Tenochtitlán: The Aztec Civilization

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Tenochtitlán was the capital city of the Aztec civilization. It was founded in AD 1325 by the Mexica people. This city was built on a cluster of small natural islands on Lake Texcoco in the Valley of Mexico. The small island was gradually enlarged as Tenochtitlán grew. It became one of the largest and most powerful cities in Mesoamerica. Tenochtitlán achieved great wealth from conquered regions. It was a city of astounding beauty and impressive scale. Its pyramids were brightly painted blue and red for its gods and its palaces were blindingly white. Colorful floating gardens were everywhere. Busy markets displaying foods of all kinds and gold interweaved in clothes and headdresses were bartered. How did this civilization rival any…show more content…
They were originally nomads that came from regions of Northern Mexico or the Southwestern United States. They say from a mythical island called Aztlan, “The Place of Herons.” Because of great drought, the Mexica and other tribes that were located in the southwestern United States and in northern Mexico, known as the Chichimeca, were forced to migrate. Moving south, they settled in the Central of Mexico. At first, the Aztecs were mercenaries for others but as their reputations grew, the fierce warriors came to surface. In several surviving codices, Mexicas are shown carrying with them the idol of their patron deity Huitzilopochtli. After two centuries of migration, at around AD 1250, the Mexica arrived in the Valley of…show more content…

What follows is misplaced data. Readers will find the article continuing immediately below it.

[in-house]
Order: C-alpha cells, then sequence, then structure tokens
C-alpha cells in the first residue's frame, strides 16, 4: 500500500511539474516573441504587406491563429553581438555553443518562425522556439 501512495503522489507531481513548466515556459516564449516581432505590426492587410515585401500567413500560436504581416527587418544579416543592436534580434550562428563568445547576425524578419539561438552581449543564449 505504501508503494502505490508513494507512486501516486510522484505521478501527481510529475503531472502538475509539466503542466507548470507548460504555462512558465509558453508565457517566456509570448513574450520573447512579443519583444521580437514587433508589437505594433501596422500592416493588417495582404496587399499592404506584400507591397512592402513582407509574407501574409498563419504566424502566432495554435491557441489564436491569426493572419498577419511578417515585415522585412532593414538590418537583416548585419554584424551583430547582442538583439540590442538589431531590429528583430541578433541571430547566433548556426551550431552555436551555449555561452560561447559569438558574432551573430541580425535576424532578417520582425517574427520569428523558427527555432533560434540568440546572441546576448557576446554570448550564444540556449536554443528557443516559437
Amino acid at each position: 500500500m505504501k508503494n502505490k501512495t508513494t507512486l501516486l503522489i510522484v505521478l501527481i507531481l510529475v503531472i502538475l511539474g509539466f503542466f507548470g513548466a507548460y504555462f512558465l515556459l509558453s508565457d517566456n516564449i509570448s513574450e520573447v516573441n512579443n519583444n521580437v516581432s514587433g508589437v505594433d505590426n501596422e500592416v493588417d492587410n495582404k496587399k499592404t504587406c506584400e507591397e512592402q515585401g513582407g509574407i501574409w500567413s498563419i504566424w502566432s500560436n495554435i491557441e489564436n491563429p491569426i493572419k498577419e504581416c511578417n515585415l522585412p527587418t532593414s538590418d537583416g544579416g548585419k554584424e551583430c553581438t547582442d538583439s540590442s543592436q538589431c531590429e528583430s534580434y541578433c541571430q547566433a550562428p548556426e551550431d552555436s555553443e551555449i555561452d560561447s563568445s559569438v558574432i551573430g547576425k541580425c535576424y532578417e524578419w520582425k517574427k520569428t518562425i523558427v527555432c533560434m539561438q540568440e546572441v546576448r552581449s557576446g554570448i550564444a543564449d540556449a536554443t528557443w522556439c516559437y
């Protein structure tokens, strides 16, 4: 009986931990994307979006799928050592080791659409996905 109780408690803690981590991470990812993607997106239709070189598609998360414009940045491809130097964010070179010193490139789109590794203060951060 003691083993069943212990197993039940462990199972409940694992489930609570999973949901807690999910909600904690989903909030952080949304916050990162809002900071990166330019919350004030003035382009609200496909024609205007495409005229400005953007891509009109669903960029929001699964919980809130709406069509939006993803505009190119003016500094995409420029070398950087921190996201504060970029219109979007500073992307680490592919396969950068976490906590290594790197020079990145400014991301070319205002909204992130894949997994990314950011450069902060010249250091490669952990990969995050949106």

Because of this the Mexica had a very hard time and were forced to settle on inhospitable land. They became dependence of the city of Culhuacan. This was a prestigious city whose rulers were considered the heirs of the Toltec’s. It is said that in acknowledgement for their assistance during battle, the Mexica were given one of the daughters of the King of Culhuacan to be worshipped as a goddess/priestess. When the king arrived to attend the ceremony, he found on of the Mexica priests dressed in the flayed skin of his daughter: the Mexica reported to the king that their god, Huitzilopochtli, had asked for the sacrifice of the princess. The sacrifice and flaying of the Culhua Princess provoked a ferocious battle, which the Mexica lost. After they exiled out of Chapultepec, according to Mexica myth, the Aztecs wandered for weeks, months, and years searching for a place to settle. The Aztecs, guided by a priest’s dreams of a god; Huitzilopochtli who appeared to the Mexica leader and who instructed him to settle where they found an eagle perched on a prickly pear cactus killing and eating a snake. After 26 years, this place was found in the middle of a marsh with no ground-rock at all. It was where the Mexica founded their capital city, Tenochtitlán in the year 2
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